Sunday 26 December 2021
Archaeological Expedition to Gebel Barkale (Sudan): Results of the 2021 Field Season
On the 26th of December 2021, the second field season of the Russian-Sudanese archaeological expedition to Gebel Barkale (Republic of Sudan) ended (29th of November - 26 th of December, 2021).
The expedition contributes to international efforts of exploring the ancient capital temple area of the Kushite kingdom, Napata, which is on the UNESCO World Heritage List.
The expedition is being implemented on the basis of the Nile Valley Archeology Center of Oriental History Department of the Institute of Oriental Studies (the Russian Academy of Sciences) in cooperation with the Monuments and Museums National Corporation of Sudan. An important part of the project is the usage of modern technologies in archeology (GIS, 3D modeling, satellite imagery analysis, and aerial photography) and natural science methods. The work of the expedition is focused on development and promotion of an integrated approach to the study of archaeological sites in the Nile Valley, as well as cooperation between various academic institutions.
In addition to the staff of the Institute of Oriental Studies, the expedition was attended by the researchers of the Institute of Archeology (the Russian Academy of Sciences), the Metropolitan Archaeological Bureau and the National Corporation of Antiquities and Museums of Sudan.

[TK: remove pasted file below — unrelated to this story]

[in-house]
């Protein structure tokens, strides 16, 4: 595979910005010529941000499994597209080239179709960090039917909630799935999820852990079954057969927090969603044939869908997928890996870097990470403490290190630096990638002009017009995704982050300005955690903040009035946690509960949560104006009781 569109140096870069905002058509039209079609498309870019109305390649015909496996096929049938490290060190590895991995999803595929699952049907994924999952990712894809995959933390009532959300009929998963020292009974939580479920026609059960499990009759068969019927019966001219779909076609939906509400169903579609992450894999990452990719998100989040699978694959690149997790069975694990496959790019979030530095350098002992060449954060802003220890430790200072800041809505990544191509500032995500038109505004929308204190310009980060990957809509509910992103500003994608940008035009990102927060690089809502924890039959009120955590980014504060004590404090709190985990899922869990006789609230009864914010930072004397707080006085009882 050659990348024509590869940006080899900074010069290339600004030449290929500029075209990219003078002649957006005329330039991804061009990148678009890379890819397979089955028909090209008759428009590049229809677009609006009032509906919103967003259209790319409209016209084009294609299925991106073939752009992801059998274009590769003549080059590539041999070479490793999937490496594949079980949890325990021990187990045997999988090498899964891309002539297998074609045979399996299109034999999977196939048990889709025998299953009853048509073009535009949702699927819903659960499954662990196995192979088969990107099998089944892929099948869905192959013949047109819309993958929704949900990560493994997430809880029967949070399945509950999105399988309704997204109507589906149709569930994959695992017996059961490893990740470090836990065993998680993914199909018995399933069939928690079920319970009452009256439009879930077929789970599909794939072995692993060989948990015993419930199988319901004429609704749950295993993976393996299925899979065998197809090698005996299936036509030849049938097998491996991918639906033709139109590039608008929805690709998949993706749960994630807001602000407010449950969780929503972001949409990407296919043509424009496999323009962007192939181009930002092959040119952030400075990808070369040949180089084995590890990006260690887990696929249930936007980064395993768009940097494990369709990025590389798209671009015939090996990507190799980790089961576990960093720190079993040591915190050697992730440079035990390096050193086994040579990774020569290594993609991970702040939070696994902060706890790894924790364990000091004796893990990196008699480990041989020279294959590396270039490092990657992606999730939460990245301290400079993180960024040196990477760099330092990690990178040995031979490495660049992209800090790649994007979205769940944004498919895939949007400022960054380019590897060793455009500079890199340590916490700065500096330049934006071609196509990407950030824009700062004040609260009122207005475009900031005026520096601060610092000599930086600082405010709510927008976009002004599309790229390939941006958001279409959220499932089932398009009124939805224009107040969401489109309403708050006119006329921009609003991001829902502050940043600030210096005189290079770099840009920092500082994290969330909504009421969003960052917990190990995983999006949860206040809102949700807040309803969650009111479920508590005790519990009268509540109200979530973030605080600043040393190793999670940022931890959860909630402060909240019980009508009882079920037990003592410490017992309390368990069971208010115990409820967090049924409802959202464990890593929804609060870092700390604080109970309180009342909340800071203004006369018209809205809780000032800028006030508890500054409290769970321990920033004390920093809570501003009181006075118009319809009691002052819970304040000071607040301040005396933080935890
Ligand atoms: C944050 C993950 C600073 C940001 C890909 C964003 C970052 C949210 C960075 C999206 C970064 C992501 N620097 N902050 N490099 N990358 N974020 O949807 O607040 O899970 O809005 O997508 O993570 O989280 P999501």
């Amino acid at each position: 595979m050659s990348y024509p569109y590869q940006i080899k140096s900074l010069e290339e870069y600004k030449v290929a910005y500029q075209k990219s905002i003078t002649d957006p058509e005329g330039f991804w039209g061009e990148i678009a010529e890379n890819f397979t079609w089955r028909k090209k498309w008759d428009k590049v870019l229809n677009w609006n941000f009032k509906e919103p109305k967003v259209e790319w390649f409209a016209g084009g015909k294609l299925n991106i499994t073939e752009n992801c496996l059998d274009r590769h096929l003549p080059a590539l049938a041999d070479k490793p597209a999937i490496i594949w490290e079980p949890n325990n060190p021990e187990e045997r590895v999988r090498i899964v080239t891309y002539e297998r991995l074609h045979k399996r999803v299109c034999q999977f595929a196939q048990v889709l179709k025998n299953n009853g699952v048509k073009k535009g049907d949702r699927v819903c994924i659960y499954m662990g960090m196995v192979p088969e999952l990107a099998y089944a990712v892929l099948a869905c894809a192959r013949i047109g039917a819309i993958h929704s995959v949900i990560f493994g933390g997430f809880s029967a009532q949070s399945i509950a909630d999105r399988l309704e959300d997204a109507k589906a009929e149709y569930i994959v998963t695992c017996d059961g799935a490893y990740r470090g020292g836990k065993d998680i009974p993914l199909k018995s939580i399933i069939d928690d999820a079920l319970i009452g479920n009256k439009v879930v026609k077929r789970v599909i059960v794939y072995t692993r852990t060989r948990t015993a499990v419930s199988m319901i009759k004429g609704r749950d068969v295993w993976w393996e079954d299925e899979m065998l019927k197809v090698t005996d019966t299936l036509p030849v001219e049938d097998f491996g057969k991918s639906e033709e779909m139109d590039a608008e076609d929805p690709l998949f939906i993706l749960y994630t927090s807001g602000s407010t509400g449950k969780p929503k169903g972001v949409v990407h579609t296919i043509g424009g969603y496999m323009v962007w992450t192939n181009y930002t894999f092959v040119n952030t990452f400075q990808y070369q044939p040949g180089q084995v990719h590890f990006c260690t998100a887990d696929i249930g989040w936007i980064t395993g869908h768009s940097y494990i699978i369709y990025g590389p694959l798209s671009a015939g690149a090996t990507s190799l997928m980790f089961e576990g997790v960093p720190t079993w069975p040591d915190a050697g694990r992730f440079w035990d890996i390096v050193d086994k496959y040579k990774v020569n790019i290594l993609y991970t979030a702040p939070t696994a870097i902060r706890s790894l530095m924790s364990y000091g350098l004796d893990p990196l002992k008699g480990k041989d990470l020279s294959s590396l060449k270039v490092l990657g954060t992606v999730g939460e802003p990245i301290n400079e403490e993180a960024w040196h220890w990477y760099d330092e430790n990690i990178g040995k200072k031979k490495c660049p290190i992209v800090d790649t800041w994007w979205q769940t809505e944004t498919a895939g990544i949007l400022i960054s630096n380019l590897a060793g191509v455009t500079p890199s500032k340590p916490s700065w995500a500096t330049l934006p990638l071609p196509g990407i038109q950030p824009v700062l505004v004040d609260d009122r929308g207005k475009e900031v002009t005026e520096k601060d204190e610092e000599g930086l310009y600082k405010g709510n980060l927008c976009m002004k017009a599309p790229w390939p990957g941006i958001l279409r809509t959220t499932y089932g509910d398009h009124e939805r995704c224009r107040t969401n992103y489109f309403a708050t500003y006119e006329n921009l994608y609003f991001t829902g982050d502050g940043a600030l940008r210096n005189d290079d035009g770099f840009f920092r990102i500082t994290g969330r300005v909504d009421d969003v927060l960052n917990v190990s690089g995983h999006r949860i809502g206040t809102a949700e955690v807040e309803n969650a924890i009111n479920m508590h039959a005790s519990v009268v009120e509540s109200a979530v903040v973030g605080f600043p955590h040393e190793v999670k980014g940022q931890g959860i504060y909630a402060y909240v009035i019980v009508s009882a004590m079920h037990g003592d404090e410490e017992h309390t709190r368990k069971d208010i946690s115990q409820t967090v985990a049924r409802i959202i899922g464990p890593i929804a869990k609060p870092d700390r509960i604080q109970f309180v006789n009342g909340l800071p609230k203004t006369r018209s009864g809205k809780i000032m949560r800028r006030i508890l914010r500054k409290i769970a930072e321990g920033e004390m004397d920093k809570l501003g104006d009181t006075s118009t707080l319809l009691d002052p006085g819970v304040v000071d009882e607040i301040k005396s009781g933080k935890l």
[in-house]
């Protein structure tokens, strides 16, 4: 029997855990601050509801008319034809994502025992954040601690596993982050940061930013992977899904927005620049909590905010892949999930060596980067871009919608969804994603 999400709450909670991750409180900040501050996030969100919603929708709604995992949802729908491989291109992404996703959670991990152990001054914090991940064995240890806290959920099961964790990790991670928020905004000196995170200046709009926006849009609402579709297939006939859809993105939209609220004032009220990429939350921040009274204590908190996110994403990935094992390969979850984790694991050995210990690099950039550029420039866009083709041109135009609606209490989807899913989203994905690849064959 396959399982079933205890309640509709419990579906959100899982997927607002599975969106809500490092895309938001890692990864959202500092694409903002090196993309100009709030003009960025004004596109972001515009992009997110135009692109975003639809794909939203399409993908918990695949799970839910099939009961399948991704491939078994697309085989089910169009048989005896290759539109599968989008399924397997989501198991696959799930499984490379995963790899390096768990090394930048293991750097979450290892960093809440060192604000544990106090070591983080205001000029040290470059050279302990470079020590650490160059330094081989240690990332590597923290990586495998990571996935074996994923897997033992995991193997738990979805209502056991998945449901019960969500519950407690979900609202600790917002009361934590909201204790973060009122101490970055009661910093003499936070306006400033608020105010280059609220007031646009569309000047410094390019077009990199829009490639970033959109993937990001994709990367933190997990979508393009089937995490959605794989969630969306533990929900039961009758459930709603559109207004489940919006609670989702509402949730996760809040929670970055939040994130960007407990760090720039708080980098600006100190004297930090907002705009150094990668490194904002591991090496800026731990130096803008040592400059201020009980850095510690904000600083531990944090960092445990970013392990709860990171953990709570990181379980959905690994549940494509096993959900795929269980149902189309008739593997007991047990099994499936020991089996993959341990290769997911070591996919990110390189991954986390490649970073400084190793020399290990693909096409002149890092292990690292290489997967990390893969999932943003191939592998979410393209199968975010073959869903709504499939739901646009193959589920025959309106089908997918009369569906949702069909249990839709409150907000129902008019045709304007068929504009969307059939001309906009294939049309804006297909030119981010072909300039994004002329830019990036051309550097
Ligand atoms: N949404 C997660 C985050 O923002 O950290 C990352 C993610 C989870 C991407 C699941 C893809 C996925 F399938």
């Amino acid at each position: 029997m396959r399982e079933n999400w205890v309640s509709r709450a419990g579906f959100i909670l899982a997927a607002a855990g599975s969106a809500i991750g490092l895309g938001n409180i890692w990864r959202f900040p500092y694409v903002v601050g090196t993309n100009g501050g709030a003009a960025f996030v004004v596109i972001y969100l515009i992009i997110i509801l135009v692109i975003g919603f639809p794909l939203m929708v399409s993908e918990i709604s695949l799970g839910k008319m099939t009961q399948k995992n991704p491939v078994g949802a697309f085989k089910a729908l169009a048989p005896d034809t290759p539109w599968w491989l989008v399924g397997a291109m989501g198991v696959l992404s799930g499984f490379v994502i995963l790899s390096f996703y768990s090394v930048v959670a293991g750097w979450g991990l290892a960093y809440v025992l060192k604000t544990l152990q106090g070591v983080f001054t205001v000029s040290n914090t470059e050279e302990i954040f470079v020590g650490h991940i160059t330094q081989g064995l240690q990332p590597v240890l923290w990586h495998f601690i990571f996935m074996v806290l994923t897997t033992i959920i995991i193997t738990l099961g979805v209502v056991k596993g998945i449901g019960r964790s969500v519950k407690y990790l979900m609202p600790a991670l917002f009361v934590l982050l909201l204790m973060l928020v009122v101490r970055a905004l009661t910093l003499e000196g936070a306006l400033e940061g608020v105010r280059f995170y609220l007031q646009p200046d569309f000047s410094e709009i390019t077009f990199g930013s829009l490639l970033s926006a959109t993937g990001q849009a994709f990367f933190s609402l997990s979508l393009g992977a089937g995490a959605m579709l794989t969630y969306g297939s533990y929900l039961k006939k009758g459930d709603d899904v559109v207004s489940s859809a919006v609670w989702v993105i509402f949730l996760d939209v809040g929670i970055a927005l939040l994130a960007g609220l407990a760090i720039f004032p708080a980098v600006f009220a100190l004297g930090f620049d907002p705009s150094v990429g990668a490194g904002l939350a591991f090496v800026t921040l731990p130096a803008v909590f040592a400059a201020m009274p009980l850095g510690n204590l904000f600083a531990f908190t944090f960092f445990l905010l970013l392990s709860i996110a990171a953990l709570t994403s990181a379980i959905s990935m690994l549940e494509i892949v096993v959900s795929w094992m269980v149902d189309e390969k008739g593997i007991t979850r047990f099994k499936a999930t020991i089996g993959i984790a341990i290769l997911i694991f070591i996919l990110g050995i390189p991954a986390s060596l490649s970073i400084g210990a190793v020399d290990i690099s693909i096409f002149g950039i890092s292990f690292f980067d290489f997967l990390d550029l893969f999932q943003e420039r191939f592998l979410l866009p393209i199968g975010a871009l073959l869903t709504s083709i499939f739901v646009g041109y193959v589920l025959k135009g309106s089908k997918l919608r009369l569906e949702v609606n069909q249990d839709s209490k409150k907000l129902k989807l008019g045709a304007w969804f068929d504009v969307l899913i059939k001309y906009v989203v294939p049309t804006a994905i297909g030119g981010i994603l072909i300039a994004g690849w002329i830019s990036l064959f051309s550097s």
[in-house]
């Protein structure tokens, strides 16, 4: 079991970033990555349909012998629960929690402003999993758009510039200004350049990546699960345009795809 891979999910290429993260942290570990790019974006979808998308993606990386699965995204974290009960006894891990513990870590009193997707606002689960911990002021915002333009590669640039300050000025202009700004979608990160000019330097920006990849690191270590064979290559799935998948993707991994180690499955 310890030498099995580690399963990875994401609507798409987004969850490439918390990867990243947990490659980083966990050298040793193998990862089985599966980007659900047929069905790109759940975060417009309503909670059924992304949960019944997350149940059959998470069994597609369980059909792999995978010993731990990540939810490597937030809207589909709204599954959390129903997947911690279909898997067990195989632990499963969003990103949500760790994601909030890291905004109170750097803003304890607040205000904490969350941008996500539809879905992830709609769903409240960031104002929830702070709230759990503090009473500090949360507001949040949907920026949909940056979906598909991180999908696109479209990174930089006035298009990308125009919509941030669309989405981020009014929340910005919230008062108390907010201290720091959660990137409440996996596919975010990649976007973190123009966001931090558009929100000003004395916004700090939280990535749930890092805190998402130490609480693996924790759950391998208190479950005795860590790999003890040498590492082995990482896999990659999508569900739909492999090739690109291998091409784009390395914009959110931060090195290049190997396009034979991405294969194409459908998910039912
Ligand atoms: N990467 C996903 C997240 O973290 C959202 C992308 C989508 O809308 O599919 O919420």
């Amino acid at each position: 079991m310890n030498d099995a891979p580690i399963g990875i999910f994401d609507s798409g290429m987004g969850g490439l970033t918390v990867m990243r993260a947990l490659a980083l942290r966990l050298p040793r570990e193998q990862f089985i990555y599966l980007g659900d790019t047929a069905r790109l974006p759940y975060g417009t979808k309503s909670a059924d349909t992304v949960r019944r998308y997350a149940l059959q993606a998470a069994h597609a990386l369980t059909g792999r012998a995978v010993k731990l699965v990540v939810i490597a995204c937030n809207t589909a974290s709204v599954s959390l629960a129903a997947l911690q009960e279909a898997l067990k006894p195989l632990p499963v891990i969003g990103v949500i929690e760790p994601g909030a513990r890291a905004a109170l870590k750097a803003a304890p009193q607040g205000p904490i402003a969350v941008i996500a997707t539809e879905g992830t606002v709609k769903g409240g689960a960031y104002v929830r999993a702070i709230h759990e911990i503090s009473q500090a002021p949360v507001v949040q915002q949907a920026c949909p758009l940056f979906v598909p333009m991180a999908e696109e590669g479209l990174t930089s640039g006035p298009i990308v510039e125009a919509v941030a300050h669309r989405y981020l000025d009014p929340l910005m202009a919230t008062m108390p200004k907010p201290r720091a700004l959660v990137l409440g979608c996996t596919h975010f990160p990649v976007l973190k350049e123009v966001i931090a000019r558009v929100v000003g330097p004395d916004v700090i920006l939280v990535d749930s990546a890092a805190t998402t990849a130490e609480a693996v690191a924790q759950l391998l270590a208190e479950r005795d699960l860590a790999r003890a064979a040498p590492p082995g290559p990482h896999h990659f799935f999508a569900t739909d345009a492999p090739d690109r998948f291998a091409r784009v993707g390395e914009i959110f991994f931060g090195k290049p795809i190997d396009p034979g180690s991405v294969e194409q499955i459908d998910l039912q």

The territory of the expedition covers an area of about 20,000 sq. m. It is located near the Great Temple of Amun and, according to magnetic reconnaissance data, hides at least 3 unexplored temples of the Meroitic time (4th century BC - 4th century AD).
In the year 2021 the expedition members' efforts were focused on the study of the B 1700 palace complex, erected to the north of Amun Great Temple. 4 pits were laid in the corners of the building, the construction plan was refined, the stratigraphy was studied in detail, archaeobotanical and archaeozoological materials were collected, and palynological studies were carried out. New finds, architectural details, and a previously unknown entrance area in the northern corner of the building were documented. In the eastern corner, the first burial in B 1700 was discovered.
In the new season, the studies of the massive ceramic fault continued, which started in the year 2020. The ceramic fault was formed in the 1st millennium BC. It consists mainly of fragments of bread molds - wastes of large-scale and long-term grain production at the temple of Amun. The study of mass ceramic material from the dump makes it possible to approach the solution of important socio-economic and religious issues related to the functioning and role of the cult of the Egyptian deity in the Kushite kingdom.